Critical Section


"Tyranny" Revisited

Sunday,  03/16/03  02:29 PM

A week ago I posted a little article called The Tyranny of Email, giving some tips for improving personal productivity.  To say this struck a chord would be an understatement - I was Winer-ized, DayPop-ed, Popdex-ed, Blogdex-ed, and Slashdot-ed.  Looking in my referer logs, literally thousands of sites all over the blogosphere have linked to this article.  Surprisingly, most of the references were quite positive, sort of a net-wide "YEESS!"

Many of you took the time to send me email - over 400! - and I decided to summarize the most interesting ideas in this post.  There was also a great thread on Slashdot and two active discussions on JoelOnSoftware, both with many good ideas..  Thanks for all your feedback, it was great.

Instant messaging.  Many people asked about or commented on IM.  I don't use IM myself, so I didn't write about it in my article.  It seems to fit somewhere between email and 'phone; on the plus side it has the immediacy of a phone call and the typed accuracy of email, and on the minus side it combines the impersonality of email with the urgency of phones.  If you IM, I suggest turning off your IM client whenever you want to concentrate.  Not only do IM messages interrupt your "flow", just like email, but IM clients can interrupt you just to let you know a friend has come online, even if that friend doesn't have anything to say.  That's a sure invitation to "warp off".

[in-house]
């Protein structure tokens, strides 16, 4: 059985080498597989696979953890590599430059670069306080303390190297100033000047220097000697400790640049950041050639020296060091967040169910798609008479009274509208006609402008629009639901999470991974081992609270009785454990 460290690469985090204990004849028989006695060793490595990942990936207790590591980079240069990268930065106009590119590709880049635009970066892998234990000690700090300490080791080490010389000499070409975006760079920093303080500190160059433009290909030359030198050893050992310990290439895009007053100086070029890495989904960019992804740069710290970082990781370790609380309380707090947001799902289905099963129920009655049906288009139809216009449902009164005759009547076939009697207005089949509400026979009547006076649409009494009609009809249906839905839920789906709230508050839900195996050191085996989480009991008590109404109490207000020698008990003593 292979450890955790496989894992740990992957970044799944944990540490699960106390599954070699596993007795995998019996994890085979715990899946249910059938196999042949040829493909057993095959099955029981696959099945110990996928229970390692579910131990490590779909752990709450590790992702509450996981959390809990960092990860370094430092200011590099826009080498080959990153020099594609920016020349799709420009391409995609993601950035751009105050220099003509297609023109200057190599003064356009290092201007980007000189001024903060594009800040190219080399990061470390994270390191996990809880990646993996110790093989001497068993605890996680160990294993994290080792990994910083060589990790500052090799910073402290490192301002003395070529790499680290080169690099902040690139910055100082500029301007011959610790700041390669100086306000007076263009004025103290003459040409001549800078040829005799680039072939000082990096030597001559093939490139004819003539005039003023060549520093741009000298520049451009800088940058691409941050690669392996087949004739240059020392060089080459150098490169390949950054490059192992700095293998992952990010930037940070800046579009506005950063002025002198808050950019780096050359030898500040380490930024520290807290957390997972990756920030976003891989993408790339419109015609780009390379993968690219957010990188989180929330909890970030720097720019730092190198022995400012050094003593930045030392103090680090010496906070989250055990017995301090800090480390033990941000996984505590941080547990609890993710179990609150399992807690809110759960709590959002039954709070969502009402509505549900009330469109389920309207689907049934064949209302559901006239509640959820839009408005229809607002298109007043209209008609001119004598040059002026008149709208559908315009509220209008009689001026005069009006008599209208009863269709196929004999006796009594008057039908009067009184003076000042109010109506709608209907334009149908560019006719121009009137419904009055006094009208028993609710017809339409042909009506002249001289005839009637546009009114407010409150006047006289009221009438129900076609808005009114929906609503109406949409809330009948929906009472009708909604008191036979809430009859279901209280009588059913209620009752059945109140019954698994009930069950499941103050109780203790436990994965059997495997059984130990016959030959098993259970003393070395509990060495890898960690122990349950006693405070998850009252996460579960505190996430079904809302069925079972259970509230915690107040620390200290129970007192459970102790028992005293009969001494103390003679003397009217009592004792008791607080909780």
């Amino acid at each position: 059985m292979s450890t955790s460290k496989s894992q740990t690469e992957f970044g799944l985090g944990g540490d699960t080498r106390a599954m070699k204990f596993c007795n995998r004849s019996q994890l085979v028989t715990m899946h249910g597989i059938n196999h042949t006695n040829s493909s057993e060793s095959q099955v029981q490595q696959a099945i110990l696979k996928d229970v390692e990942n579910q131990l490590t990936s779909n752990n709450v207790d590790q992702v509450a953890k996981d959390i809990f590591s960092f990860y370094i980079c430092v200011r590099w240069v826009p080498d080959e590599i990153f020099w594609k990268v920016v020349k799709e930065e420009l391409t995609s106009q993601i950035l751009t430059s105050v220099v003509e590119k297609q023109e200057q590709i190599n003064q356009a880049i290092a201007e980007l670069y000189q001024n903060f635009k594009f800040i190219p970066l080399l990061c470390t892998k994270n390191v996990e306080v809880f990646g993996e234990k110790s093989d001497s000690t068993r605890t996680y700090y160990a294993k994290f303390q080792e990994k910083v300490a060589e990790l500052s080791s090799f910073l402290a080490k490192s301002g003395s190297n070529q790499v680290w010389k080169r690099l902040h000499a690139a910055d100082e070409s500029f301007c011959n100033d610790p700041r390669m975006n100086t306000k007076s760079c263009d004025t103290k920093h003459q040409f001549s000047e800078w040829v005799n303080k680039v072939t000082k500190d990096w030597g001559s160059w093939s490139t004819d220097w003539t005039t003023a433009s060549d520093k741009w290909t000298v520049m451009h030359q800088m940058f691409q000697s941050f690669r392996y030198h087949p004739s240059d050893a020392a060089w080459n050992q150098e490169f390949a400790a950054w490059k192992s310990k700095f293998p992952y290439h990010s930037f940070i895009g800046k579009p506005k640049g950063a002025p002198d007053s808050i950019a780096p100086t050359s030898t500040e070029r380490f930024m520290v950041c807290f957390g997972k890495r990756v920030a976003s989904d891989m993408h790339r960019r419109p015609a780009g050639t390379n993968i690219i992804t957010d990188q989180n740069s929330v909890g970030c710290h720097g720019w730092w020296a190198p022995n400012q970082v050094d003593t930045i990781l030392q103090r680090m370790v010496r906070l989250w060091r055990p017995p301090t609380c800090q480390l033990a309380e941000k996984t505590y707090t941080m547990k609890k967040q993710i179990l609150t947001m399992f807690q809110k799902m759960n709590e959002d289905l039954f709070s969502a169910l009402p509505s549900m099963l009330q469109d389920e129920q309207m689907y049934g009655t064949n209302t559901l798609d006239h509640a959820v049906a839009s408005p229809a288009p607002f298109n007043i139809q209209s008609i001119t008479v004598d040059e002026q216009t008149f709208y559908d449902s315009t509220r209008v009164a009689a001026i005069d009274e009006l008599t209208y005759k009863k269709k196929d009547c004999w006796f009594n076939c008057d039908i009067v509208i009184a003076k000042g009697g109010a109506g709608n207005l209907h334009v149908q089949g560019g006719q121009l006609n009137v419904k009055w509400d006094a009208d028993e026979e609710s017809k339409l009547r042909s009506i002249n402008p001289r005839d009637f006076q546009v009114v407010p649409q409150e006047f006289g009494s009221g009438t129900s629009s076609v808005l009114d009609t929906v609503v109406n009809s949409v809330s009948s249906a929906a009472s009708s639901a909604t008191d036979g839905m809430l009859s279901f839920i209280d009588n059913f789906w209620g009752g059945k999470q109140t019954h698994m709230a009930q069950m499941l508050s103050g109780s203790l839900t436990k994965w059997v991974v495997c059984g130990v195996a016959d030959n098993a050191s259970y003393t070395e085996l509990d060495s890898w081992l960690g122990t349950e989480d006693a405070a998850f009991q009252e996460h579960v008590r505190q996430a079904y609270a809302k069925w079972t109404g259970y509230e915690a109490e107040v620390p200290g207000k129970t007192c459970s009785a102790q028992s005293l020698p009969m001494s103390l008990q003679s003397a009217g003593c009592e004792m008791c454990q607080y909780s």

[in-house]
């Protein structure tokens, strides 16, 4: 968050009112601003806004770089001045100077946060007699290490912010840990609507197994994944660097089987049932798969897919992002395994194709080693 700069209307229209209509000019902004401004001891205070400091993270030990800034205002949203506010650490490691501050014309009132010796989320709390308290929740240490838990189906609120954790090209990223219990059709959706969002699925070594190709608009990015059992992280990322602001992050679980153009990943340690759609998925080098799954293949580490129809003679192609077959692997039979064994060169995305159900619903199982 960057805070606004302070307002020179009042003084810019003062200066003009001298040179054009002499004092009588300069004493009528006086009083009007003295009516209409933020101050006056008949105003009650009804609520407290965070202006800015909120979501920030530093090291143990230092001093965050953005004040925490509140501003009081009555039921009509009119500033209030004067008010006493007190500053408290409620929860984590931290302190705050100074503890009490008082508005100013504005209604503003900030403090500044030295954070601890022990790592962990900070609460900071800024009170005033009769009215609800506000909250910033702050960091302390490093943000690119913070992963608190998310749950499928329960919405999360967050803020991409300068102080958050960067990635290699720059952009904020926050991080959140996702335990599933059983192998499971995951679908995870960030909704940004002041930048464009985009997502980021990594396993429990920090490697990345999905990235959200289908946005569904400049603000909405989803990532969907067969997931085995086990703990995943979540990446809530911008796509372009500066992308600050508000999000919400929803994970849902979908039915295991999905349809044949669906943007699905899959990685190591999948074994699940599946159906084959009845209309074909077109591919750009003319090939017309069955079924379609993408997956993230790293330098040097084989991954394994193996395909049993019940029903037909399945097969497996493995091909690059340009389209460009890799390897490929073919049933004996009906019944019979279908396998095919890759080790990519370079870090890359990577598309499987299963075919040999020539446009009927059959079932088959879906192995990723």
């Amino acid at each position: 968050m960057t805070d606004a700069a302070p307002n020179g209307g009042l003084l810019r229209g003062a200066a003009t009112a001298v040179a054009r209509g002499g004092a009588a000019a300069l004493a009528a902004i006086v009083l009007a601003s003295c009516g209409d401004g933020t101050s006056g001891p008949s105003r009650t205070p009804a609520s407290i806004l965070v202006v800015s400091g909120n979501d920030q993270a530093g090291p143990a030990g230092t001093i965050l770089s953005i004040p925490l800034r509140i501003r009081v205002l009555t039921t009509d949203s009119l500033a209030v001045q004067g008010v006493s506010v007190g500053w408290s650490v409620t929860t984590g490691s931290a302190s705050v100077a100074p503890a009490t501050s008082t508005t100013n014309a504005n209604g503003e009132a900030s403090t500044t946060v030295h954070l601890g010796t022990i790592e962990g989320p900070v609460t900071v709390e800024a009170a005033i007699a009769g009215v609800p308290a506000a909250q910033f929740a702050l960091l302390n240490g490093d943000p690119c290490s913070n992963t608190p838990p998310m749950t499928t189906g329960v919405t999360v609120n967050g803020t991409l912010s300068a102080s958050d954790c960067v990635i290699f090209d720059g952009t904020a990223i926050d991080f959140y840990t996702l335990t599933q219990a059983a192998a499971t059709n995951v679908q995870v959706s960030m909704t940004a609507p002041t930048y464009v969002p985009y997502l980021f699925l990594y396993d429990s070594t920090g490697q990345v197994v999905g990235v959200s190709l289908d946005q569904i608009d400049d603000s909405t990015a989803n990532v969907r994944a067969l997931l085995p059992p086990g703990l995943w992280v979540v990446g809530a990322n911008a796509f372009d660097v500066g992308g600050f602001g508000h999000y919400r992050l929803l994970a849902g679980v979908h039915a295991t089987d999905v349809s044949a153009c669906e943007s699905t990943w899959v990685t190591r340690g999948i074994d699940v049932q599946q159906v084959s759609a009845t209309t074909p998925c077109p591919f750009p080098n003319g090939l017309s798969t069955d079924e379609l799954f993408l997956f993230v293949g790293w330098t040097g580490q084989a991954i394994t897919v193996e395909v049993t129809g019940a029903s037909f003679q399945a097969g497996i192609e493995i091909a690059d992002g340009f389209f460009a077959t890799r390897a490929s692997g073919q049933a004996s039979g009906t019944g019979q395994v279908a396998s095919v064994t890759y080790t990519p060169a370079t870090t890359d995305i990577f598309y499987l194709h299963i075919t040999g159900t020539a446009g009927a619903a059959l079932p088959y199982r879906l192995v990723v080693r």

Turning off email vs. just not checking.  Okay, this is a little subtle, but bear with me here.  Several people noted that it is not necessary to turn off your email client, all you need to do is disable notifications.  This is theoretically true ("does a tree falling in the forest interrupt you if you aren't notified?") but in actual practice I don't think it is the same.  It is just too easy to quickly alt-tab and check if you have email.  Just the temptation to do so might be disruptive.  One correspondent noted that he leaves Outlook running because it takes too long to launch.  If it takes too long to launch, you're launching it too often.  You don't want to be checking email when you're in the zone.  Really really.

Whenever you are not doing something which requires concentration, by all means, run your email client, run your IM client, have notifications turned on, take 'phone calls, the works.  But when you really need to get work done, turn everything off.  Isolate yourself.  Okay, enough about that.